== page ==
Shongum Elementary Art Teacher, Maura Boucher, Collaborates With West Point Data Scientists to Study Leonardo da Vinci’s Vitruvian Man
Just over 500 years after Leonardo da Vinci’s death, data scientists from West Point worked with Shongum Elementary Art Teacher Maura Boucher to remeasure the proportions of his famous drawing the Vitruvian Man. The study’s intended goal was to bring together art, history, modern technology and data science to examine one of the most well-known drawings in the world.
Maura Boucher was a collaborator with the research team on the study. She was grateful that this study was able to demonstrate the practical applications of art to other disciplines. “People think that art and mathematics are disparate fields and do not realize how closely related they are,” Ms. Boucher said. “I felt at home working with the data scientists and transferring their analysis to images we can compare visually.”
West Point (USMA) data scientists upgraded Leonardo da Vinci’s manually measured human bodies by using automatically assessed measurements from over 63,000 Air Force basic training recruits. The participants were scanned using a 3D body image device for the purpose of uniform sizing.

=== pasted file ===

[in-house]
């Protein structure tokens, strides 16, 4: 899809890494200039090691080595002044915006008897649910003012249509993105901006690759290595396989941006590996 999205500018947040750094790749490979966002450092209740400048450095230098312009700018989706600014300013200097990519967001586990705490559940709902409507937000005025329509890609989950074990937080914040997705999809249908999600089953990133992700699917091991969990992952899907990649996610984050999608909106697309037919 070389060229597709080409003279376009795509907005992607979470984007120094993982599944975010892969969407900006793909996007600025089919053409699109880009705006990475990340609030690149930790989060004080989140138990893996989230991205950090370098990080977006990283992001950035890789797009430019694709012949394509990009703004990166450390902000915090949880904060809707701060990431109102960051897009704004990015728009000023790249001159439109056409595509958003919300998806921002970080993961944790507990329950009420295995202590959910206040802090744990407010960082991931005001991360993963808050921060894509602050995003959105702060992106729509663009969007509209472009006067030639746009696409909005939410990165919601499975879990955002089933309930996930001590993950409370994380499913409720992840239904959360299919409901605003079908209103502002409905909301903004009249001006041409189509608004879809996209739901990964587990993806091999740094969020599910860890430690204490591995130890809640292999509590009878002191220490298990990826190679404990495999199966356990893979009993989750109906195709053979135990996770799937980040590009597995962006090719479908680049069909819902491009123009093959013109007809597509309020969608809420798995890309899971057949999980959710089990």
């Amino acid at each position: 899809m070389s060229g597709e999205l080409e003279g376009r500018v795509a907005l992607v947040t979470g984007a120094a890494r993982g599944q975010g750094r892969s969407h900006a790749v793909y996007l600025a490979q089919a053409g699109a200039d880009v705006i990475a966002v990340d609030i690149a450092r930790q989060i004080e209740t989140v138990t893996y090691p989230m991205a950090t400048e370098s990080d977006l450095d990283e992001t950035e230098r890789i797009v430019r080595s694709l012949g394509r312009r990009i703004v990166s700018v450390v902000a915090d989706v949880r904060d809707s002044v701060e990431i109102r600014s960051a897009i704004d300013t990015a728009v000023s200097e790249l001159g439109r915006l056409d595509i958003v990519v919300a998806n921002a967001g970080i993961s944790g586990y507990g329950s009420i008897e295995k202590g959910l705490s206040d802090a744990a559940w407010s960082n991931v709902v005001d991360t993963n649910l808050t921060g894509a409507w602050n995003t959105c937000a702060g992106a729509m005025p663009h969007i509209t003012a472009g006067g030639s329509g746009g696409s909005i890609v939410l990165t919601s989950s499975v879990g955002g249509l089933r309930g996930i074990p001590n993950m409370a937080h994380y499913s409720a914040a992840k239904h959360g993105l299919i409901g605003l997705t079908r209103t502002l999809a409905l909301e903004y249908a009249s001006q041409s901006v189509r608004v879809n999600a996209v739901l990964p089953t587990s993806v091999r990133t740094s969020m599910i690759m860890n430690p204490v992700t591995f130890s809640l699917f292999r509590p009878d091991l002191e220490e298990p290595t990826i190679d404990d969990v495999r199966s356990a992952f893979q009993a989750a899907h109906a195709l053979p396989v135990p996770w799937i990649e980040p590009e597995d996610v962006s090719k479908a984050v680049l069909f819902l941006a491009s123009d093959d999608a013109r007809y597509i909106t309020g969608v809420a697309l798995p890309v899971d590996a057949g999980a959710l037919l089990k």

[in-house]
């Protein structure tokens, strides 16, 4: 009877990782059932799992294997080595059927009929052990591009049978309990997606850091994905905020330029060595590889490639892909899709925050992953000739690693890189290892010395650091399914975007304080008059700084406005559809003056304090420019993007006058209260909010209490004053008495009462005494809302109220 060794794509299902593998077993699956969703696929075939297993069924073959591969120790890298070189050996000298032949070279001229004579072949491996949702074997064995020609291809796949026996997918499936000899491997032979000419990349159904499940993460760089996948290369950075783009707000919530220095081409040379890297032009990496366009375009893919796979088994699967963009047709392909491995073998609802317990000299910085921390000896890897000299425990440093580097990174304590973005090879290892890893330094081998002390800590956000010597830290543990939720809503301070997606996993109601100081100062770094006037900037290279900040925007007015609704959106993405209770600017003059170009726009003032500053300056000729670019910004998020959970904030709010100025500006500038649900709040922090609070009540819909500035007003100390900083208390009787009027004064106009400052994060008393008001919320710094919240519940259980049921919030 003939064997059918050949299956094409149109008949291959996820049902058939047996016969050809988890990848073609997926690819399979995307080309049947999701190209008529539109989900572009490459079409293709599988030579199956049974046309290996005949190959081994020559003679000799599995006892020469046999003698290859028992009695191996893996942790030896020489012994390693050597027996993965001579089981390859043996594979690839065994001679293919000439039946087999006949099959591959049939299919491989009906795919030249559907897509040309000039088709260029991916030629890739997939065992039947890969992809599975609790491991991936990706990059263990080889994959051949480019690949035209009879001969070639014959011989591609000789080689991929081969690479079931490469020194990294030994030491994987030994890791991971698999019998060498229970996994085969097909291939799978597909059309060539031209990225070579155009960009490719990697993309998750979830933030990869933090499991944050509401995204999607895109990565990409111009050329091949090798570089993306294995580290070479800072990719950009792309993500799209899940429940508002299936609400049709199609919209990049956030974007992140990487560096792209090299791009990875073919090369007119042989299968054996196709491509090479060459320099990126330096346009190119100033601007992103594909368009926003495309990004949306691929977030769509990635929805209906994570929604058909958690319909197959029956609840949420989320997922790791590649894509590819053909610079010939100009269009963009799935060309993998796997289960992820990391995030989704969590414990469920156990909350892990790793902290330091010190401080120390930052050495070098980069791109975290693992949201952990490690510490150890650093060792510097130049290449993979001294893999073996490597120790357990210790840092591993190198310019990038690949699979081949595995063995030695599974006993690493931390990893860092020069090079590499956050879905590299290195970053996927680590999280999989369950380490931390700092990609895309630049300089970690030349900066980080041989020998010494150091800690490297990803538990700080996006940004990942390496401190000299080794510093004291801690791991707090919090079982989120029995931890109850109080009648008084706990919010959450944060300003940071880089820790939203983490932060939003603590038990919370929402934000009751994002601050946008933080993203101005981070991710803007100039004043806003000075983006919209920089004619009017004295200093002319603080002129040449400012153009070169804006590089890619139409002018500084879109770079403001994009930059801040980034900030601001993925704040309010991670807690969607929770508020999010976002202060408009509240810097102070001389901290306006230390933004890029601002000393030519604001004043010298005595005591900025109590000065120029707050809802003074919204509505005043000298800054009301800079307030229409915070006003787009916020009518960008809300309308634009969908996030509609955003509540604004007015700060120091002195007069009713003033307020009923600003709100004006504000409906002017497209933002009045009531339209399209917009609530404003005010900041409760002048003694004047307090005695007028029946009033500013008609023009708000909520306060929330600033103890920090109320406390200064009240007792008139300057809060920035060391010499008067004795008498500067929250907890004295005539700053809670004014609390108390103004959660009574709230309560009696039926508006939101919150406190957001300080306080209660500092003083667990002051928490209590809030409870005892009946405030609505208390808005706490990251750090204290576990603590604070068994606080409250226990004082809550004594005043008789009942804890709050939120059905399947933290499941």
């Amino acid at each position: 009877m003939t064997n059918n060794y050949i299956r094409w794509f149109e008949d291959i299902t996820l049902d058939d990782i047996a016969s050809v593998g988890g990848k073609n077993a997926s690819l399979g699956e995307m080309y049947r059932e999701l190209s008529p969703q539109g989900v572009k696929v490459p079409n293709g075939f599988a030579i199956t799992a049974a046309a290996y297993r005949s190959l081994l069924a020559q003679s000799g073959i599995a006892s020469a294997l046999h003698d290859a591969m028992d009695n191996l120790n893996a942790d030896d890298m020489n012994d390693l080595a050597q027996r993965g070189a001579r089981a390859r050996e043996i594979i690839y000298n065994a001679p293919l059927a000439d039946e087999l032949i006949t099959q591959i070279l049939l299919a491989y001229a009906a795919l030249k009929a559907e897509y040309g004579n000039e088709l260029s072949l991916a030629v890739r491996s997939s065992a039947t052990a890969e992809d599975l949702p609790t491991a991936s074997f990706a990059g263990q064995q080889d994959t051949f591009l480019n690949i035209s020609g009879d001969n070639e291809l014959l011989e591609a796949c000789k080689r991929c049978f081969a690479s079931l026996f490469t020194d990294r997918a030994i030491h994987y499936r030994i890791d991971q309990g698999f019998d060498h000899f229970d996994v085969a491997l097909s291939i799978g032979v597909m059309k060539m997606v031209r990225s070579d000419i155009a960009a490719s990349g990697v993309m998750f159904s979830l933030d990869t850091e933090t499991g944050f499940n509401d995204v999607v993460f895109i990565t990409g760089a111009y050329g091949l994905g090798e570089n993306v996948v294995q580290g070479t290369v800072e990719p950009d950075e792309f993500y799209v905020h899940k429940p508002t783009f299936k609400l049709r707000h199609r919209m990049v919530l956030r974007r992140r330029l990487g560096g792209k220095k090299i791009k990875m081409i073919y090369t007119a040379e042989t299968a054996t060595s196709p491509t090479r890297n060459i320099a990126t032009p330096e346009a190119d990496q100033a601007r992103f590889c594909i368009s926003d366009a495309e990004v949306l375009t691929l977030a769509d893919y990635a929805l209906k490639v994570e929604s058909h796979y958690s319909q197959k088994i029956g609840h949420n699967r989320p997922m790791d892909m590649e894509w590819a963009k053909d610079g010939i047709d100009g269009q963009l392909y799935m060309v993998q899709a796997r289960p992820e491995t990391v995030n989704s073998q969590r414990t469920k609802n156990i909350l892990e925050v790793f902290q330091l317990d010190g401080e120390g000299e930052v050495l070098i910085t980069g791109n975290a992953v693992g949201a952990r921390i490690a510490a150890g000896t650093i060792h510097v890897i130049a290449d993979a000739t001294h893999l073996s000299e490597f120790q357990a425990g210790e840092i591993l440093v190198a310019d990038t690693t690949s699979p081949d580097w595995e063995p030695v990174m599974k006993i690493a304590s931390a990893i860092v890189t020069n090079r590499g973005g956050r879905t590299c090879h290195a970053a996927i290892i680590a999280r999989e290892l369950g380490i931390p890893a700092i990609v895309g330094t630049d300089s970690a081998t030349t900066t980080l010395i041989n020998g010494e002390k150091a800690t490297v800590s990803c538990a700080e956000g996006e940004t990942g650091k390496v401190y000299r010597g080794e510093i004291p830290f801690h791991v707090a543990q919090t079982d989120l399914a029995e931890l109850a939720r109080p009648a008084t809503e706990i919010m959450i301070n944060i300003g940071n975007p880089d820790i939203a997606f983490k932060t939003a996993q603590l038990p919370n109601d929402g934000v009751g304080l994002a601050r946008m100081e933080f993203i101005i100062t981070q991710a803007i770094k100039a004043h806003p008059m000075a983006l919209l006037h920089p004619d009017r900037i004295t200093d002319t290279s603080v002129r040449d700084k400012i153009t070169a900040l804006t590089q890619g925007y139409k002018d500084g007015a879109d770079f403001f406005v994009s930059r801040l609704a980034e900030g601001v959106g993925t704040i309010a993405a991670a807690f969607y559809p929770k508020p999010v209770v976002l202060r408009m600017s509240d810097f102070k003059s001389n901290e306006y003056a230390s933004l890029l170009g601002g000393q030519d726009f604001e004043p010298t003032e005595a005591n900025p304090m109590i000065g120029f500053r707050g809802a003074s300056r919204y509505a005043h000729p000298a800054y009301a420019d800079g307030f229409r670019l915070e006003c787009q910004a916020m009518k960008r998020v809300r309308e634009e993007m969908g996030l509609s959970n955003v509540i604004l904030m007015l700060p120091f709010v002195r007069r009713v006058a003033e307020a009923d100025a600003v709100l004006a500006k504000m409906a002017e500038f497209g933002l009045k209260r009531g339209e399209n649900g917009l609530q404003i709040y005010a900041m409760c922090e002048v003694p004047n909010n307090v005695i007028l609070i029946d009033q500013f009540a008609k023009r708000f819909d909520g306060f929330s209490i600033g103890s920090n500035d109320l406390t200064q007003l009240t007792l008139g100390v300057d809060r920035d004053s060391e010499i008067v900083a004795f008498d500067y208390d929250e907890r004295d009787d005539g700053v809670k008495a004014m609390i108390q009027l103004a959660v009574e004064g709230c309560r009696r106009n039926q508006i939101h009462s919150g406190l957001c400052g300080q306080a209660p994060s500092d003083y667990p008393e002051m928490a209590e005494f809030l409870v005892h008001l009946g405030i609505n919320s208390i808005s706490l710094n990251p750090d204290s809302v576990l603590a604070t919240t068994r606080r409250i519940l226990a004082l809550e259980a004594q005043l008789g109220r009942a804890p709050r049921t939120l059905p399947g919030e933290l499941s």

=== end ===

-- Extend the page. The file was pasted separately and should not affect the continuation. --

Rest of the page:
West Point Assistant Professor Major David Galbreath and the team of researchers were surprised that the results of the study conflicted with their initial hypothesis. “We expected to see differences in the proportions, but were surprised to see how close they were,” Major Galbreath said. “Leonardo da Vinci did not have the precise measurement tools we have today and concepts like sample means and standard deviations were developed long after his time. Yet our final proportions were not that different than his conclusions.”
While the study aimed to study the Vitruvian Man, the team was also able to create a first of its kind Vitruvian Woman. Leonardo da Vinci had drawn women, most famously the Mona Lisa, however it did not appear that women were included in his anatomy studies. They found from their research that the proportions for Leonardo da Vinci’s men were surprisingly similar for women.
To learn more about the Vitruvian Man study, please visit the Journal of the American Medical Association (JAMA):